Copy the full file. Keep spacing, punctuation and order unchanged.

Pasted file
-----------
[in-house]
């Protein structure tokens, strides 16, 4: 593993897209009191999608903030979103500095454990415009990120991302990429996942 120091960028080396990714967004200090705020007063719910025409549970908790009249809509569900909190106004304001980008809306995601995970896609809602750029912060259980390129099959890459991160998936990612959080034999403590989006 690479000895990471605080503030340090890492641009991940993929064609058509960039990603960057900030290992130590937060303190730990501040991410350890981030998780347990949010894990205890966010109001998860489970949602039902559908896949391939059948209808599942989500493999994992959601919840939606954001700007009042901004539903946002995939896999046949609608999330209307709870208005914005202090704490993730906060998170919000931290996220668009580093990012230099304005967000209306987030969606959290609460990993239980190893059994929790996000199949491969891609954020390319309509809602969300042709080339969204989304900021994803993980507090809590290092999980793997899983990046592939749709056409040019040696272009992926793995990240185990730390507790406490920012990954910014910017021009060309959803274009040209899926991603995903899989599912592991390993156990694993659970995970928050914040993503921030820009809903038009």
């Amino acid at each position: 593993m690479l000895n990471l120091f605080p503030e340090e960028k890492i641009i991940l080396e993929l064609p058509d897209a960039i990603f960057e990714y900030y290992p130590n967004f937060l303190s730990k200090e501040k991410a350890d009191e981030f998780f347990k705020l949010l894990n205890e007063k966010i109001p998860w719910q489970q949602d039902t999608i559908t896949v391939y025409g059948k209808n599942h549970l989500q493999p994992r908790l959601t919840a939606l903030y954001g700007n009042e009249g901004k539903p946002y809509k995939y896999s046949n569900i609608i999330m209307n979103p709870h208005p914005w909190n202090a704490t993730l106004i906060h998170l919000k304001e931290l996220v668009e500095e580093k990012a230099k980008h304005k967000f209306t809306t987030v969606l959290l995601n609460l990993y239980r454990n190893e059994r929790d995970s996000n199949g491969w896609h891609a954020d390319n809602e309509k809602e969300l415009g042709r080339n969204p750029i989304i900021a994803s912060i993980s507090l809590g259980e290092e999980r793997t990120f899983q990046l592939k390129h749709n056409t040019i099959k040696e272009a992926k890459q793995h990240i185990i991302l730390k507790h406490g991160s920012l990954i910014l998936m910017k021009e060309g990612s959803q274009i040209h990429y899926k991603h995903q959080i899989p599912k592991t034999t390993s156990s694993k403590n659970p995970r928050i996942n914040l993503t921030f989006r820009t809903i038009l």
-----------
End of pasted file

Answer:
[in-house]
């Protein structure tokens, strides 16, 4: 593993897209009191999608903030979103500095454990415009990120991302990429996942 120091960028080396990714967004200090705020007063719910025409549970908790009249809509569900909190106004304001980008809306995601995970896609809602750029912060259980390129099959890459991160998936990612959080034999403590989006 690479000895990471605080503030340090890492641009991940993929064609058509960039990603960057900030290992130590937060303190730990501040991410350890981030998780347990949010894990205890966010109001998860489970949602039902559908896949391939059948209808599942989500493999994992959601919840939606954001700007009042901004539903946002995939896999046949609608999330209307709870208005914005202090704490993730906060998170919000931290996220668009580093990012230099304005967000209306987030969606959290609460990993239980190893059994929790996000199949491969891609954020390319309509809602969300042709080339969204989304900021994803993980507090809590290092999980793997899983990046592939749709056409040019040696272009992926793995990240185990730390507790406490920012990954910014910017021009060309959803274009040209899926991603995903899989599912592991390993156990694993659970995970928050914040993503921030820009809903038009």
């Amino acid at each position: 593993m690479l000895n990471l120091f605080p503030e340090e960028k890492i641009i991940l080396e993929l064609p058509d897209a960039i990603f960057e990714y900030y290992p130590n967004f937060l303190s730990k200090e501040k991410a350890d009191e981030f998780f347990k705020l949010l894990n205890e007063k966010i109001p998860w719910q489970q949602d039902t999608i559908t896949v391939y025409g059948k209808n599942h549970l989500q493999p994992r908790l959601t919840a939606l903030y954001g700007n009042e009249g901004k539903p946002y809509k995939y896999s046949n569900i609608i999330m209307n979103p709870h208005p914005w909190n202090a704490t993730l106004i906060h998170l919000k304001e931290l996220v668009e500095e580093k990012a230099k980008h304005k967000f209306t809306t987030v969606l959290l995601n609460l990993y239980r454990n190893e059994r929790d995970s996000n199949g491969w896609h891609a954020d390319n809602e309509k809602e969300l415009g042709r080339n969204p750029i989304i900021a994803s912060i993980s507090l809590g259980e290092e999980r793997t990120f899983q990046l592939k390129h749709n056409t040019i099959k040696e272009a992926k890459q793995h990240i185990i991302l730390k507790h406490g991160s920012l990954i910014l998936m910017k021009e060309g990612s959803q274009i040209h990429y899926k991603h995903q959080i899989p599912k592991t034999t390993s156990s694993k403590n659970p995970r928050i996942n914040l993503t921030f989006r820009t809903i038009l």